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Can anyone tell me if this new grain which is supposed to be an ancient grain called einkom is safe for celiacs and gluten intolerance?

I would like to try it and tell others about it but want to be sure first if it is

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I saw someone on TV yesterday saying this is good for "gluten intolerants". To me, its still wheat and I wouldn't risk it without alot of testing by a reliable source (the lady on Dr Oz is not a reliable source in my mind).

"Einkorn wheat (from German Einkorn, literally "single grain") can refer either to the wild species of wheat, Triticum boeoticum (the spelling baeoticum is also common), or to the domesticated form, Triticum monococcum. The wild and domesticated forms are either considered separate species, as here, or as subspecies of T. monococcum. Einkorn is a diploid species of hulled wheat, with tough glumes ('husks') that tightly enclose the grains. The cultivated form is similar to the wild, except that the ear stays intact when ripe and the seeds are larger.

Einkorn wheat was one of the earliest cultivated forms of wheat, alongside emmer wheat (T. dicoccum). Grains of wild einkorn have been found in Epi-Paleolithic sites of the Fertile Crescent. It was first domesticated approximately 7500 BC (7050 BC ≈ 9000 BP), in the Pre-Pottery Neolithic A (PPNA) or B (PPNB) periods.[1] Evidence from DNA finger-printing suggests einkorn was domesticated near Karaca Dağ in southeast Turkey, an area in which a number of PPNB farming villages have been found.[2] Its cultivation decreased in the Bronze Age, and today it is a relict crop that is rarely planted, though it has found a new market as a health food. It remains as a local crop, often for bulgur (cracked wheat) or as animal feed, in mountainous areas of France, Morocco, the former Yugoslavia, Turkey and other countries. It often survives on poor soils where other species of wheat fail.[3"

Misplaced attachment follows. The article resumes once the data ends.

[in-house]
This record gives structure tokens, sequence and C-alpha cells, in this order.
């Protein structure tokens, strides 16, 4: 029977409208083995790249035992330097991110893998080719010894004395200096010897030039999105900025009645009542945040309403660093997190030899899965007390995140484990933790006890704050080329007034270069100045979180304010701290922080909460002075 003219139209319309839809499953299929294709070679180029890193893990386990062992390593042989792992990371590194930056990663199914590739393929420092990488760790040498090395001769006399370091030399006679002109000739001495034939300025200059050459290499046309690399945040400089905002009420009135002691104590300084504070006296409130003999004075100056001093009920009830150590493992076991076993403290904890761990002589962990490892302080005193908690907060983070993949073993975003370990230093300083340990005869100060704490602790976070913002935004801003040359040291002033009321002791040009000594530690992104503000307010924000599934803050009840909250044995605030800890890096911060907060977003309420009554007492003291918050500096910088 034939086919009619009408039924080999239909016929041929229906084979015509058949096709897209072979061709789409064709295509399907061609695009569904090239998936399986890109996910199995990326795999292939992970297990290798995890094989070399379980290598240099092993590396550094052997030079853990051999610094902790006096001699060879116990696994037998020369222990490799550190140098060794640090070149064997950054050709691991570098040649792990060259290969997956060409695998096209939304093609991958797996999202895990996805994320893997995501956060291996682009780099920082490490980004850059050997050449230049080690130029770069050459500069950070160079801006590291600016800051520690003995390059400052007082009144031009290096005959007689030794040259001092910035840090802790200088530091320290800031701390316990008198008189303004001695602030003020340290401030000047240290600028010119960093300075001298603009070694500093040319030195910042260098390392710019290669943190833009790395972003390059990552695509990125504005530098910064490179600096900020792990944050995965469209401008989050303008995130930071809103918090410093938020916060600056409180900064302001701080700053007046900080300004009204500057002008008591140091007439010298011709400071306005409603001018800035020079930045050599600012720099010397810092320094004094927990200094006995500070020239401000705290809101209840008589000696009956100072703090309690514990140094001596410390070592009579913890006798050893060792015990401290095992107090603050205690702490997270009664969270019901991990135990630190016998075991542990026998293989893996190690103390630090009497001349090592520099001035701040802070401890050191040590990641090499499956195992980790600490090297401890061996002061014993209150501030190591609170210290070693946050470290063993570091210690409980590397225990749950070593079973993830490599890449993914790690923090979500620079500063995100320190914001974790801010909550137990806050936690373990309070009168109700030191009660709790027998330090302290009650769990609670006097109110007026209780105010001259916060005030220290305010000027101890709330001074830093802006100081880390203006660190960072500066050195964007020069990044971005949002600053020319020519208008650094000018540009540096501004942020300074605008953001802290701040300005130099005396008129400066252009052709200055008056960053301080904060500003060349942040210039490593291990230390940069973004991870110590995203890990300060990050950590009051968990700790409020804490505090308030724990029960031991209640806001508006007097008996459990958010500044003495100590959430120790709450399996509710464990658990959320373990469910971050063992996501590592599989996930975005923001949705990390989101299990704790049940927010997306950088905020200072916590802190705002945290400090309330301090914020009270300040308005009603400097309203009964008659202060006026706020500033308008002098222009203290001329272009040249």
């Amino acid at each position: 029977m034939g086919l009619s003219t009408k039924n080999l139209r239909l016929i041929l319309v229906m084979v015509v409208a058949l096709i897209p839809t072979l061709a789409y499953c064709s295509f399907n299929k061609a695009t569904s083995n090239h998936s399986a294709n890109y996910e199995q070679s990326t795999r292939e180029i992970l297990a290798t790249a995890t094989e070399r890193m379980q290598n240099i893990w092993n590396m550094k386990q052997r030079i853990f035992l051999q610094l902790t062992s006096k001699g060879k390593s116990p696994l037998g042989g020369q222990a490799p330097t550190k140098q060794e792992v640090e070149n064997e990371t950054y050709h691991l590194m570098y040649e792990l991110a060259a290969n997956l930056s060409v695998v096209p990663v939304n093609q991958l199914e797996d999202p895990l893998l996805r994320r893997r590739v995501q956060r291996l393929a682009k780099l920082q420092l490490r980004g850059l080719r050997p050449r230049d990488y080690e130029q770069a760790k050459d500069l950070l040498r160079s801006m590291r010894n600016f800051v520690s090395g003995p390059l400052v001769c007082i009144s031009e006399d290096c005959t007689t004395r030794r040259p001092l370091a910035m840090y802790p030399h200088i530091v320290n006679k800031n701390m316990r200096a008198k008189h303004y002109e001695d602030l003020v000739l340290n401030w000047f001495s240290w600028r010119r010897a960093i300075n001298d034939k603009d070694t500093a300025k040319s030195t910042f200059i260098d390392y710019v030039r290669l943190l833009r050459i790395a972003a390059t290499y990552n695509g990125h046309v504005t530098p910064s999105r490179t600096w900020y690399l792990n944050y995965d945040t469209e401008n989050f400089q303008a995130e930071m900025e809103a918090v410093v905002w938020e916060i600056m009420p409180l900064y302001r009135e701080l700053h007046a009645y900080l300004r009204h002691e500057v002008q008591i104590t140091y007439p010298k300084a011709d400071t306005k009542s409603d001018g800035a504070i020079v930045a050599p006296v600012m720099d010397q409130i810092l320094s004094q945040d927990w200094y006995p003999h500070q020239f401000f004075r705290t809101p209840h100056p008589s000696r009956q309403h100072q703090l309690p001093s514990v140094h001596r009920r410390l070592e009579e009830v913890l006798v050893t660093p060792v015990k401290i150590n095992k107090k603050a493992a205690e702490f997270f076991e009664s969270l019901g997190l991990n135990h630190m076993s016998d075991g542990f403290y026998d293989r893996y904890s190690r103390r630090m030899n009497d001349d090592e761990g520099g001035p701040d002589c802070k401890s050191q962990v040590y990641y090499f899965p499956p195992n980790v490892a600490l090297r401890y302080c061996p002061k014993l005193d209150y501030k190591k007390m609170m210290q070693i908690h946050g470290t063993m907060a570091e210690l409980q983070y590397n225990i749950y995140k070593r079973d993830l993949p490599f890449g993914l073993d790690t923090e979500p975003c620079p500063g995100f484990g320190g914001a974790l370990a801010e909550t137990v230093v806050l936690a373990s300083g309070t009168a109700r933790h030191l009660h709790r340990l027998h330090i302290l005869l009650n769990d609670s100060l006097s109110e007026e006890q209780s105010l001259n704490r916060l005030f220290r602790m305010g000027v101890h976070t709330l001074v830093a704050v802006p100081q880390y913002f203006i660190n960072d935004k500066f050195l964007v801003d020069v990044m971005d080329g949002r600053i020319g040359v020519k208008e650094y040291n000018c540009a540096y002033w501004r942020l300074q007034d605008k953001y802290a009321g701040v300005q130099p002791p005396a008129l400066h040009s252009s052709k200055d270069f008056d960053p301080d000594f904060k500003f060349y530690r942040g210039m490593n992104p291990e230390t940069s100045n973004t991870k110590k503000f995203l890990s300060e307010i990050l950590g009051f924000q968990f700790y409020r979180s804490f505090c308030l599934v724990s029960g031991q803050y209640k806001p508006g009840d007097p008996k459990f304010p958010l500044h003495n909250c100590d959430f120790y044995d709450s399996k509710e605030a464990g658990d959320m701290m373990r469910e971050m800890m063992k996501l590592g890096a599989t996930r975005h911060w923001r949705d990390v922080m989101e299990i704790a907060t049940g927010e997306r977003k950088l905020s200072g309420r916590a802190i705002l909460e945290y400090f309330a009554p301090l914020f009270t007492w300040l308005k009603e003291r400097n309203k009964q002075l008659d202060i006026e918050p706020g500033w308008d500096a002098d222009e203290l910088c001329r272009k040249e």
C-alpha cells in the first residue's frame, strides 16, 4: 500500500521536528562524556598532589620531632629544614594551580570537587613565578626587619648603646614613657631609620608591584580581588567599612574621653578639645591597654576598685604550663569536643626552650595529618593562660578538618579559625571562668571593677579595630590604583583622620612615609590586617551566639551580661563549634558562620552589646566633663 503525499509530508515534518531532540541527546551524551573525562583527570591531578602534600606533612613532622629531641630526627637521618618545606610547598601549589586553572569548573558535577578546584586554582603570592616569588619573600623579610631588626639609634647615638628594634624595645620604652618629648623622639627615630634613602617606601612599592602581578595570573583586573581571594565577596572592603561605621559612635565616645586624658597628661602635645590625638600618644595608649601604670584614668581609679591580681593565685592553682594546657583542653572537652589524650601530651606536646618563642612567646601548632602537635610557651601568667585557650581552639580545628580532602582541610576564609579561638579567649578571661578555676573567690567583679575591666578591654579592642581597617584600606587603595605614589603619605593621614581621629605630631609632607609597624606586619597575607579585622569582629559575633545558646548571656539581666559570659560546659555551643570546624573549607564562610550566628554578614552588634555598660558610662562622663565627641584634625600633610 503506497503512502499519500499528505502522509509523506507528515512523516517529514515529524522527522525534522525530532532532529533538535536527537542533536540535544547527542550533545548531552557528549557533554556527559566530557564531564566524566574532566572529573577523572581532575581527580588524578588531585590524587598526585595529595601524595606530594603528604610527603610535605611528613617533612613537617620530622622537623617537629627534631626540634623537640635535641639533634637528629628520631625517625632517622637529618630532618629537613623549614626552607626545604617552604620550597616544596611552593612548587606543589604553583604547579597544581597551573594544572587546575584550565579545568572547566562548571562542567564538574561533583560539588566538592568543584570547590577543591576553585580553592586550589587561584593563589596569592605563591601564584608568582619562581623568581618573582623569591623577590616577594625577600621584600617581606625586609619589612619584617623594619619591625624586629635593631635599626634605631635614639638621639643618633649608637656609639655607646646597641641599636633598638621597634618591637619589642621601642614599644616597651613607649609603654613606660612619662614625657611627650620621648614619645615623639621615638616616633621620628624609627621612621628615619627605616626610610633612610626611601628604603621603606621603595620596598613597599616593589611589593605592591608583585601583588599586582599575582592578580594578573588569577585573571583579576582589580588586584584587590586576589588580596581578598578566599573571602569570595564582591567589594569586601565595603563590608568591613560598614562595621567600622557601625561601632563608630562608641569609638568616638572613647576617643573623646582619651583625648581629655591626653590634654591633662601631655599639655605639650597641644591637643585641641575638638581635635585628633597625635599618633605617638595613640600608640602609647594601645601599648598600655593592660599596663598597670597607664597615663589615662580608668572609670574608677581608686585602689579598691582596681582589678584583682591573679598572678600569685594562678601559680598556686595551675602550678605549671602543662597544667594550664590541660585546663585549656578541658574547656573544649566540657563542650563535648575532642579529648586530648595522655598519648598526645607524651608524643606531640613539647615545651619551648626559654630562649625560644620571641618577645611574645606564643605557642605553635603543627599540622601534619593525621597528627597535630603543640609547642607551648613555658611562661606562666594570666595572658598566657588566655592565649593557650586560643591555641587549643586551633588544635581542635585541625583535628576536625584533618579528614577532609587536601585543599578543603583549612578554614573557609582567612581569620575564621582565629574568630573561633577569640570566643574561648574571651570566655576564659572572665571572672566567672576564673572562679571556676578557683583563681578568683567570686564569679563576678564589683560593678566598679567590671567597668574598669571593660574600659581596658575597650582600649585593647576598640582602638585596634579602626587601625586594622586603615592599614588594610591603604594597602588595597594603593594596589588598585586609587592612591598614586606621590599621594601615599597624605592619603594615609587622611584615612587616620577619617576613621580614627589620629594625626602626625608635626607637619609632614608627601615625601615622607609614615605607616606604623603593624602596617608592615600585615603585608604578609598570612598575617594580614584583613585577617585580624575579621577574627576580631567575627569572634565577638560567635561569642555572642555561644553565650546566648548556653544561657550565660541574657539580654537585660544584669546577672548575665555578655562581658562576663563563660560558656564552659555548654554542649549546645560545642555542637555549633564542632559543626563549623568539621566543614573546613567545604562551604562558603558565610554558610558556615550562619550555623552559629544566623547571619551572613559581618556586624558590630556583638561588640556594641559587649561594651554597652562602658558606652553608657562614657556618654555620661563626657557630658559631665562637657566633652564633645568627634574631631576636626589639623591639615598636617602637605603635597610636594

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If you mean einkorn, yes, it is hulled wheat, I believe.

(whoops, Karen and I posted simultaneously!! :) )

There is no conclusive evidence (that I have read) that says it is safe for celiacs.

ONE study says the lesser amount of gliadin in it "may render" it "less toxic" for celiacs, but I would't risk it. No way!

Wheat is wheat in my book.

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Can anyone tell me if this new grain which is supposed to be an ancient grain called einkom is safe for celiacs and gluten intolerance?

I would like to try it and tell others about it but want to be sure first if it is

Found this article for you!

It is definitely NOT safe--as we suspected.

http://celiacdisease.about.com/b/2011/03/23/is-einkorn-wheat-gluten-free-labels-claim-yes.htm

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